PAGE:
Mike Smith, Republican candidate in the special election race for Senate District 13, has spent more than half his recent campaign budget with out of state contractors and suppliers, according to the 28-days before election campaign finance records published by the Rhode Island Board of Elections. His campaign expenses for the most recent declarable period were $6,857.77 of which at least $3,896 (57 percent) was spent beyond the borders of Rhode Island.
His highest expenditure during this time was $2,596 for advertising with Gravis Marketing of Winter Springs, Florida. The company undertakes political campaigning including robocalls and direct mail. Smith spent $363 with a t-shirt company based in Philadelphia and nearly $1,000 with a series of orders with “I Made This,” graphic designers and website developers based in Smyrna, GA.
“We use all sorts of vendors,” Smith told me. “That one was the best for the mailing job we were doing. We have mailings that are going out in the next few weeks that are are done by Rhode Island companies. Our next 3 mailings are being done locally, so I am sure it will even out.”
In contrast, Democrat Dawn Euer has spent less than 8 percent of her budget out of state. Her 28 day before election campaign expenses for the most recent filing period amounted to $10,069, with $790 spent with Tina deSilva for consultant and professional services (based in Silver Lake, WI). Her most significant spends were with Regine Printing in Providence ($1,840), the Jamestown Press ($1,445 and $225) and Direct Mail Inc of Middletown ($1,366.83).
Euer also filed a 7 day before primary report on July 11 which indicated she spent over $11,000 up to then and again over 90 percent was with local suppliers, mostly for amounts between $30 and $500. There were 3 expenses over $500 for consultant and professional services with Vanessa Soares of Newport ($768.75 & $685) and Kim Rodrigo, also of Newport ($510).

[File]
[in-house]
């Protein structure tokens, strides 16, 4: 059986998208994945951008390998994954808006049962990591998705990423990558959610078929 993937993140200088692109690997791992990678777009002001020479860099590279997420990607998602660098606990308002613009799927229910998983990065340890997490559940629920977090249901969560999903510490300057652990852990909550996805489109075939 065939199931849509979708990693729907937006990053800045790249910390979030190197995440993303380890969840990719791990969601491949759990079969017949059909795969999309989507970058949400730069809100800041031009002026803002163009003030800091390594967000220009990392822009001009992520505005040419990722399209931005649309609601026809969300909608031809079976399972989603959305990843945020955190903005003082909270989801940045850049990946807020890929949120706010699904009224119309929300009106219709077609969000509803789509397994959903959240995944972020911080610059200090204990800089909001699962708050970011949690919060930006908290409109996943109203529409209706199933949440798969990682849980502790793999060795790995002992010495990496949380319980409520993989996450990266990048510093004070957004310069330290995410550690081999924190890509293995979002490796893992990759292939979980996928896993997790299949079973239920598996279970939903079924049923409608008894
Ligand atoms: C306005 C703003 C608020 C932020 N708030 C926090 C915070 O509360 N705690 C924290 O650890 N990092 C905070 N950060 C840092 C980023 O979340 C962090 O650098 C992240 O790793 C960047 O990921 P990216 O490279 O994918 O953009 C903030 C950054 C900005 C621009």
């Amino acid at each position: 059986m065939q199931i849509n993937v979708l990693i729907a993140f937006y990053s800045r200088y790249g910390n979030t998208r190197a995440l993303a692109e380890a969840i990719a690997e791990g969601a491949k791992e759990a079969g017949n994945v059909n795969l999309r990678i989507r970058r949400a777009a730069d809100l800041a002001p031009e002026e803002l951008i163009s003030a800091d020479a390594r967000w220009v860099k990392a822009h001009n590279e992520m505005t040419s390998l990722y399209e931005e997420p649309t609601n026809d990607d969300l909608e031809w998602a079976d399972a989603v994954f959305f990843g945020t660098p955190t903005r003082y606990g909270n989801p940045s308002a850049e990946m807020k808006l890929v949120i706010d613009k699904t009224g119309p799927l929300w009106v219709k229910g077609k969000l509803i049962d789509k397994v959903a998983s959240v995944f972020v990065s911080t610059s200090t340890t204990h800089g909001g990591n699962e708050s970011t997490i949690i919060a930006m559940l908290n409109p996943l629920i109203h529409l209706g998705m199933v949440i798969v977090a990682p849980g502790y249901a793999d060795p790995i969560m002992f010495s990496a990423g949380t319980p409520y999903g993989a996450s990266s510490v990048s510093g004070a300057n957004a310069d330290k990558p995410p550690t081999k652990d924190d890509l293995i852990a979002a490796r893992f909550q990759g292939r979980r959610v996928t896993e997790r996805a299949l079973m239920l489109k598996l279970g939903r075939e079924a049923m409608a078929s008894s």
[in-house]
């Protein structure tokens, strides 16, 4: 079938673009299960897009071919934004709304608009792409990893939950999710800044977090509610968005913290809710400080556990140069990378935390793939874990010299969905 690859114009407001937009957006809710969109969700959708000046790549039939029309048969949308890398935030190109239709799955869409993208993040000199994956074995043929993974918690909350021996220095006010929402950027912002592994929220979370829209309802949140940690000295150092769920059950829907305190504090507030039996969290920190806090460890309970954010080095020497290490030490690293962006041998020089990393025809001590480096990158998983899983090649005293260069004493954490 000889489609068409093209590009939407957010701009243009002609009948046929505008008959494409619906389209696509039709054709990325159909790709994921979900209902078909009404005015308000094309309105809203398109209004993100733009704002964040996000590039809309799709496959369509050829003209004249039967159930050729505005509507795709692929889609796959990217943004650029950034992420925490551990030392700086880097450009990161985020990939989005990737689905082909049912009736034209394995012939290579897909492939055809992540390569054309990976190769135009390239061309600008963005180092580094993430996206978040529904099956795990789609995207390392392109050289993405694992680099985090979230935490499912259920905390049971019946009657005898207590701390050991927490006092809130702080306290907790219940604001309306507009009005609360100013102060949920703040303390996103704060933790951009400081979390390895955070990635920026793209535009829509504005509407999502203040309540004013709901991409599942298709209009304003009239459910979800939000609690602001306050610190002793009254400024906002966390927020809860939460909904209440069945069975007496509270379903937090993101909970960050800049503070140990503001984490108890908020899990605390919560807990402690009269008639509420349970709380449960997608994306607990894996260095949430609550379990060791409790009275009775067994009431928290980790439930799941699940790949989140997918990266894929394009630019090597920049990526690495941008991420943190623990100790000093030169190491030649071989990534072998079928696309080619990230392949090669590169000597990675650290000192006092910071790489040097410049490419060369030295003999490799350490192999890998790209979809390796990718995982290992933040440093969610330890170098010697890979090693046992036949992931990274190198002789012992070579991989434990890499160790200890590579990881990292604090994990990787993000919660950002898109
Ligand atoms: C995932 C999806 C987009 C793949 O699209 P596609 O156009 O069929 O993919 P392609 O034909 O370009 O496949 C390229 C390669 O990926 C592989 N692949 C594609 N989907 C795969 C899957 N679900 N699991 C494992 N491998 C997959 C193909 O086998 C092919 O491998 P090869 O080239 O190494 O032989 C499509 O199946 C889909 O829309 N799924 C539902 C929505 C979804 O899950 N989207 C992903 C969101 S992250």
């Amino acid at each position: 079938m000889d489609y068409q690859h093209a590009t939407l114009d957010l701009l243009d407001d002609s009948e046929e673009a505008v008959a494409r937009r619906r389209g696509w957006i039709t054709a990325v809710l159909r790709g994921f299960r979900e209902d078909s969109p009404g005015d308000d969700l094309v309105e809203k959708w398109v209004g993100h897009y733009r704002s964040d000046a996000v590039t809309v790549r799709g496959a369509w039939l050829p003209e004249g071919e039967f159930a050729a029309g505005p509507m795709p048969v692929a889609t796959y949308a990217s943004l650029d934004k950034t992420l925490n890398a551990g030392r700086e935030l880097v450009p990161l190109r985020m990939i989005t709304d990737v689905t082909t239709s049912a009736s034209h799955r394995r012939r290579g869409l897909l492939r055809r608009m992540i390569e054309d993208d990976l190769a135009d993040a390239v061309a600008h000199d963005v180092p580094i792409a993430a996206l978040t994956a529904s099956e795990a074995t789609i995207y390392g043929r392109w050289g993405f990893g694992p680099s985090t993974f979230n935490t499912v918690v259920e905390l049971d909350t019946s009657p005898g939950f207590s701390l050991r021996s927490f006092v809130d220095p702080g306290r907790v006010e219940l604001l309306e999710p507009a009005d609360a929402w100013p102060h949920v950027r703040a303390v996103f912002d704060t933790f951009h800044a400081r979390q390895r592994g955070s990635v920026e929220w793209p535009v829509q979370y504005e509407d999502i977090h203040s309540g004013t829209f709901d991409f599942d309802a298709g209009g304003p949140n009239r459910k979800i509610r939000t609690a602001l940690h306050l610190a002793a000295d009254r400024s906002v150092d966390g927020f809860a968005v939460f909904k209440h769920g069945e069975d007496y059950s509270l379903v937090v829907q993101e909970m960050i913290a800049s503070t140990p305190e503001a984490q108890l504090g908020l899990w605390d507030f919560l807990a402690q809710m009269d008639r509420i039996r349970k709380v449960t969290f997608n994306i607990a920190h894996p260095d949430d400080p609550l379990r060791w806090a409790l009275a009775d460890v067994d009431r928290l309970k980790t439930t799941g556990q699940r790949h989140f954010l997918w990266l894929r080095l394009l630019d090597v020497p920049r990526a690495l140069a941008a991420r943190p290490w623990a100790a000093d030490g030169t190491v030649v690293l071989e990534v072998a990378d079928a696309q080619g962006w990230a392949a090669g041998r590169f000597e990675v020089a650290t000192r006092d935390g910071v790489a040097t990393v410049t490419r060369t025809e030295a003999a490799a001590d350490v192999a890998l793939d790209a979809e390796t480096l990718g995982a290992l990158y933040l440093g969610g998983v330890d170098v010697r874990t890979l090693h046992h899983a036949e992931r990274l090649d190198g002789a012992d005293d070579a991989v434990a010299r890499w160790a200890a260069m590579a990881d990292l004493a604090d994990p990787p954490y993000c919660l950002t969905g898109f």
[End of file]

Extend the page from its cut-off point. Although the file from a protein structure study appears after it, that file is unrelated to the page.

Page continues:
I asked Euer whether it was a conscious decision to spend locally. “As a consumer, making decisions about where to spend my money is a key way that I influence the economy,” she said. “We can’t just talk about supporting main street businesses. We need to take action – with our wallets – to support them. It has been a conscious decision for me to shop locally as much as possible in my personal life and that is a priority in my campaign as well. I know that shopping at small business is an investment in my community and encourages local prosperity. As a state senator, I want to work on policies that will make it easier for our small businesses to succeed.”
Smith blamed Democrats for his decision to shop out of state. “The other thing is with the climate of the Rhode Island economy there is less businesses because of the policies that have reigned so long in our state, so there isn’t as many printing houses, there isn’t as many opportunities to solicit local businesses as there used to be.”
He also said his campaign can’t afford to support local businesses to the same degree Euer’s can.
“We are a campaign that is not funded like Dawn Euer’s by progressives, by large left special interest groups, we don’t have the money, we have to watch every dollar,” he said. “Most of our money comes from local donors and sometimes we have to shop for the best price.”
Smith raised just over $5,000 up to July 25 and had a balance of $1,638.42. Dawn Euer raised $5,735 from individuals and $1,300 from political action committees during a period that included a strongly contested primary. She had $5,591.67 on hand as of July 25.